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Original ArticleJ Vet Sci 2015, 16(3), 357-365http://dx.doi.org/10.4142/jvs.2015.16.3.357 JVS

Received 7 Nov. 2014, Revised 11 Mar. 2015, Accepted 4 Apr. 2015*Corresponding author: Tel: +82-62-530-2821; Fax: +82-62-530-2809; E-mail: imsono@chonnam.ac.krJournal of Veterinary Science 2015 The Korean Society of Veterinary Science. All Rights Reserved.This is an Open Access article distributed under the terms of the Creative Commons Attribution Non-Commercial License (http://creativecommons.org/licenses/ by-nc/4.0) which permits unrestricted non-commercial use, distribution, and reproduction in any medium, provided the original work is properly cited.

pISSN 1229-845XeISSN 1976-555X

Tissue Doppler and strain imaging of left ventricle in Beagle dogs with iatrogenic hypercortisolism

Heejin Oui, Sunghoon Jeon, Gahyun Lee, Seungjo Park, Kyoung-Oh Cho, Jihye Choi*

College of Veterinary Medicine, Chonnam National University, Gwangju 500-757, Korea

Changes in radial and longitudinal left ventricular (LV) function were investigated in beagles with iatrogenic hypercortisolism. A total of 11 normal dogs were used, and 2 mg/kg prednisone was administered per oral q12 h for 28 days to 7 out of 11 dogs to induce iatrogenic hypercortisolism. Body weight, blood pressure, conventional echocardiography and tissue Doppler imaging (TDI) of normal and iatrogenic hypercortisolism groups were conducted. The myocardial wall velocity of the LV was measured using color TDI and myocardial deformation was determined by the strain and strain rate. Conventional echocardiography revealed that the diastolic LV free wall and interventricular septum in the hypercortisolism group were thickened relative to those in the normal group. The peak early diastolic myocardial velocity and early to late diastolic myocardial velocity ratio of TDI in the hypercortisolism group were significantly lower than those in the normal group. The strain values in the hypercortisolism group were significantly lower than those in the normal group, particularly for longitudinal wall motion. The lower values of myocardium from TDI and strain imaging could be used to investigate subclinical LV systolic and diastolic dysfunction in dogs with the iatrogenic hypercortisolism.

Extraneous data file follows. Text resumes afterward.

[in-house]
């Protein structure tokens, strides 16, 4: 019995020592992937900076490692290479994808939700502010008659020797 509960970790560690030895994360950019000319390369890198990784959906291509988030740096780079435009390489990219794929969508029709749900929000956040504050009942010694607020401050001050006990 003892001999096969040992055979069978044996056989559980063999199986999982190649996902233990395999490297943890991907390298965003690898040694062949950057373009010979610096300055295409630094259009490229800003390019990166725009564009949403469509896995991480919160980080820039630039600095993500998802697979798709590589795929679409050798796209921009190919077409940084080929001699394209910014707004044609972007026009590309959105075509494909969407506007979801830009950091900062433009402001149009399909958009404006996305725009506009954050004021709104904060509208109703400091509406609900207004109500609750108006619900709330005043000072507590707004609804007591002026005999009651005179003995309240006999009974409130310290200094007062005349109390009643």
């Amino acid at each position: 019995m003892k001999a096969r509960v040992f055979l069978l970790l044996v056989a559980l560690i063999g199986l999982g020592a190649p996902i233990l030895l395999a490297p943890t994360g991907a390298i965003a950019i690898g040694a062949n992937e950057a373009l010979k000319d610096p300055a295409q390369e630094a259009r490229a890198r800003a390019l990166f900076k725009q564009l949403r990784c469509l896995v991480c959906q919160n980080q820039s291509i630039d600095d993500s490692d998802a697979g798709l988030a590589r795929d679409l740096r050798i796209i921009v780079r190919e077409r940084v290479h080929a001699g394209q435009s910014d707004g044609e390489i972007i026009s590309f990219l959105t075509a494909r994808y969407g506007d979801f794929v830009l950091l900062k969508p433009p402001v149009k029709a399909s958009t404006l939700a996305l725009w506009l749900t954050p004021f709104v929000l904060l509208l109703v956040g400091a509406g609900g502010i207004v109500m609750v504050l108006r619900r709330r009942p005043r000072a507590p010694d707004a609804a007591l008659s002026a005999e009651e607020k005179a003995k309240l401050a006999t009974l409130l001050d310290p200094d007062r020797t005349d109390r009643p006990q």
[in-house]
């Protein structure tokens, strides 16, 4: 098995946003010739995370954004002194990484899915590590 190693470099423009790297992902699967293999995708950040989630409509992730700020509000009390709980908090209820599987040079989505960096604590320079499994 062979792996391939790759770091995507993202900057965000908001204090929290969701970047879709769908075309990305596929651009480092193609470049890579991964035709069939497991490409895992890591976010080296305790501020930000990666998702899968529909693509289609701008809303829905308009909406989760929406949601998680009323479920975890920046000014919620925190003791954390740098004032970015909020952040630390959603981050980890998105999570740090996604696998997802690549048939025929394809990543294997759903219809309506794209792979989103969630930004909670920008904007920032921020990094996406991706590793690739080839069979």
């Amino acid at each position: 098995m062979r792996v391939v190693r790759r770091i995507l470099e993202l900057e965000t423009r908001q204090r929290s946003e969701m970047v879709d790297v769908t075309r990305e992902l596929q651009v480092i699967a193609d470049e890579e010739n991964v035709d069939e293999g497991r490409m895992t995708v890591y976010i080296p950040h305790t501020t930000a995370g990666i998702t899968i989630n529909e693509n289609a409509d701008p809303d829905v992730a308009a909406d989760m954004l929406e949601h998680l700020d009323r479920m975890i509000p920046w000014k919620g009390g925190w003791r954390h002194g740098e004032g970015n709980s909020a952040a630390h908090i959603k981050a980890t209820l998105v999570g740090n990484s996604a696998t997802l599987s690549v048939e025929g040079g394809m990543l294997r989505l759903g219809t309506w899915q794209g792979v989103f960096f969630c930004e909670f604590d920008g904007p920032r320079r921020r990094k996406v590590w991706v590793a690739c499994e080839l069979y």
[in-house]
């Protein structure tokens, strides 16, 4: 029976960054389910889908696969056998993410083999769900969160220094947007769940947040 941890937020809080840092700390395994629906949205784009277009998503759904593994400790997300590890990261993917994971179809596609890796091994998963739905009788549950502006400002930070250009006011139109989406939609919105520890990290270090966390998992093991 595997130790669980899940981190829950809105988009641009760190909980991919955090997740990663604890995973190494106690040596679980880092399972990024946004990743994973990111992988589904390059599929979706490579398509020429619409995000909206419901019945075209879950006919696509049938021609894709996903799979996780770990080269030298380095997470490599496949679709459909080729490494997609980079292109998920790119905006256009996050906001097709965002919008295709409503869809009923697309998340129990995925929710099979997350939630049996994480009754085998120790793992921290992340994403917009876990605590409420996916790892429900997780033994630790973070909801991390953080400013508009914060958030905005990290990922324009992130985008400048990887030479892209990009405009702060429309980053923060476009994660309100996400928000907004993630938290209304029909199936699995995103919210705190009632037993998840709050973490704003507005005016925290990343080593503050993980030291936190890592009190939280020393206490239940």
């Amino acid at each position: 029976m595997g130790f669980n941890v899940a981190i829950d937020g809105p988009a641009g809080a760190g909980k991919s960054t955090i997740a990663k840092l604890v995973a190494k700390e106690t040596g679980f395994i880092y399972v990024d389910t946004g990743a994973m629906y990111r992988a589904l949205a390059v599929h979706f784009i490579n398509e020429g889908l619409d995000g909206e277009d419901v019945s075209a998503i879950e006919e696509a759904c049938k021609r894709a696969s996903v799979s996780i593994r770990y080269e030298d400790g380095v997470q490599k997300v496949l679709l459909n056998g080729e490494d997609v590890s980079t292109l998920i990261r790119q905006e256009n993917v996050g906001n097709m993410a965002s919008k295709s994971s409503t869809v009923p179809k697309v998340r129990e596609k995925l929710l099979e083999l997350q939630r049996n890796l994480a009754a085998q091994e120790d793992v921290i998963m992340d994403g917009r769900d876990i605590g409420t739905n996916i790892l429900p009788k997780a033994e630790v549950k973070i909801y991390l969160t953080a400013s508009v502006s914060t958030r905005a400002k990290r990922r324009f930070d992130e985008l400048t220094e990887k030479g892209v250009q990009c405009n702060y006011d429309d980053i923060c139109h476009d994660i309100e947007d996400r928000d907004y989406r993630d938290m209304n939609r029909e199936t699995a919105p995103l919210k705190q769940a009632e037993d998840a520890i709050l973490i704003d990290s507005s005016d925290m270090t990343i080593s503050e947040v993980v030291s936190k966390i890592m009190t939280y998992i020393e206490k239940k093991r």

Keywords: dog, hypercortisolism, left ventricle, strain, tissue Doppler imaging

Introduction